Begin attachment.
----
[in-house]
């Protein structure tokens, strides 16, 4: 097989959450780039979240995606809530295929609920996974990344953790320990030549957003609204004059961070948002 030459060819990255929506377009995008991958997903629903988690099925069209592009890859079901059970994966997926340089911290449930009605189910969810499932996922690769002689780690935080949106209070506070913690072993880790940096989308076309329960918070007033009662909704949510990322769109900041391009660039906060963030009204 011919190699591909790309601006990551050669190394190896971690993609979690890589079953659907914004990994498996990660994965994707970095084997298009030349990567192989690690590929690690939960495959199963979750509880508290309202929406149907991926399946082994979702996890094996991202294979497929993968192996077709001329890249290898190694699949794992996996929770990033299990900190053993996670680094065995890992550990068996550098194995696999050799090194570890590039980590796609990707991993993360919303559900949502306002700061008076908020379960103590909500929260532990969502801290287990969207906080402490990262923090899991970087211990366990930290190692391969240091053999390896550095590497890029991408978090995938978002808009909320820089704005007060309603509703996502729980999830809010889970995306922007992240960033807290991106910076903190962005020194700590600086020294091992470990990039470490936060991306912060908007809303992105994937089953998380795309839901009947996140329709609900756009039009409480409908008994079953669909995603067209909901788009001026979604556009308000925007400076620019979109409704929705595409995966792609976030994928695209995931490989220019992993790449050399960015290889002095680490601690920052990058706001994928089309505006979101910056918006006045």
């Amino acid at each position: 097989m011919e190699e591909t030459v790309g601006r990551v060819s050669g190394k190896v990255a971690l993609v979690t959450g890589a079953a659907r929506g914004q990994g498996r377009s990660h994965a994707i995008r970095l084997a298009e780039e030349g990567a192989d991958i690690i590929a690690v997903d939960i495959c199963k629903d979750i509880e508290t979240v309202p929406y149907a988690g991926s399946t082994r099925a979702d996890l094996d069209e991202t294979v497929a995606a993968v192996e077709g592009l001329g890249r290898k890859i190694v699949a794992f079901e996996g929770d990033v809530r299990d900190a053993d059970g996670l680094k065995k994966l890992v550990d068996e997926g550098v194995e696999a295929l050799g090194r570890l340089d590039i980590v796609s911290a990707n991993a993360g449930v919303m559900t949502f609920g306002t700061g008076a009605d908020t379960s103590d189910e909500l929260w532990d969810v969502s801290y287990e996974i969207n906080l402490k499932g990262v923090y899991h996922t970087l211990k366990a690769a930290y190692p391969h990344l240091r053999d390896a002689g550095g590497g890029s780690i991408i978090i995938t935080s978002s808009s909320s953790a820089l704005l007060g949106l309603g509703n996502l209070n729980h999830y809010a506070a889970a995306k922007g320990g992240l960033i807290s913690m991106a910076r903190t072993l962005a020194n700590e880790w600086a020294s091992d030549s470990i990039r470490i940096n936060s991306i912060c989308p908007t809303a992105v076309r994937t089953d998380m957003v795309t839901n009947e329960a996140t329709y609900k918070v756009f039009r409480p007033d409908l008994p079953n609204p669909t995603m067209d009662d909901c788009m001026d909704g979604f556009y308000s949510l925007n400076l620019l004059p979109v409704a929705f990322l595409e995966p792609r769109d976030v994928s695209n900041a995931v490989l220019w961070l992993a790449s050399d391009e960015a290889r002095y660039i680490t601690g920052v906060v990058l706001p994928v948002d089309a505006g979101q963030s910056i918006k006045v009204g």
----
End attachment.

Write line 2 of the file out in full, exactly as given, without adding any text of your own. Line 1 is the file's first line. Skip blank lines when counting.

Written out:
């Protein structure tokens, strides 16, 4: 097989959450780039979240995606809530295929609920996974990344953790320990030549957003609204004059961070948002 030459060819990255929506377009995008991958997903629903988690099925069209592009890859079901059970994966997926340089911290449930009605189910969810499932996922690769002689780690935080949106209070506070913690072993880790940096989308076309329960918070007033009662909704949510990322769109900041391009660039906060963030009204 011919190699591909790309601006990551050669190394190896971690993609979690890589079953659907914004990994498996990660994965994707970095084997298009030349990567192989690690590929690690939960495959199963979750509880508290309202929406149907991926399946082994979702996890094996991202294979497929993968192996077709001329890249290898190694699949794992996996929770990033299990900190053993996670680094065995890992550990068996550098194995696999050799090194570890590039980590796609990707991993993360919303559900949502306002700061008076908020379960103590909500929260532990969502801290287990969207906080402490990262923090899991970087211990366990930290190692391969240091053999390896550095590497890029991408978090995938978002808009909320820089704005007060309603509703996502729980999830809010889970995306922007992240960033807290991106910076903190962005020194700590600086020294091992470990990039470490936060991306912060908007809303992105994937089953998380795309839901009947996140329709609900756009039009409480409908008994079953669909995603067209909901788009001026979604556009308000925007400076620019979109409704929705595409995966792609976030994928695209995931490989220019992993790449050399960015290889002095680490601690920052990058706001994928089309505006979101910056918006006045």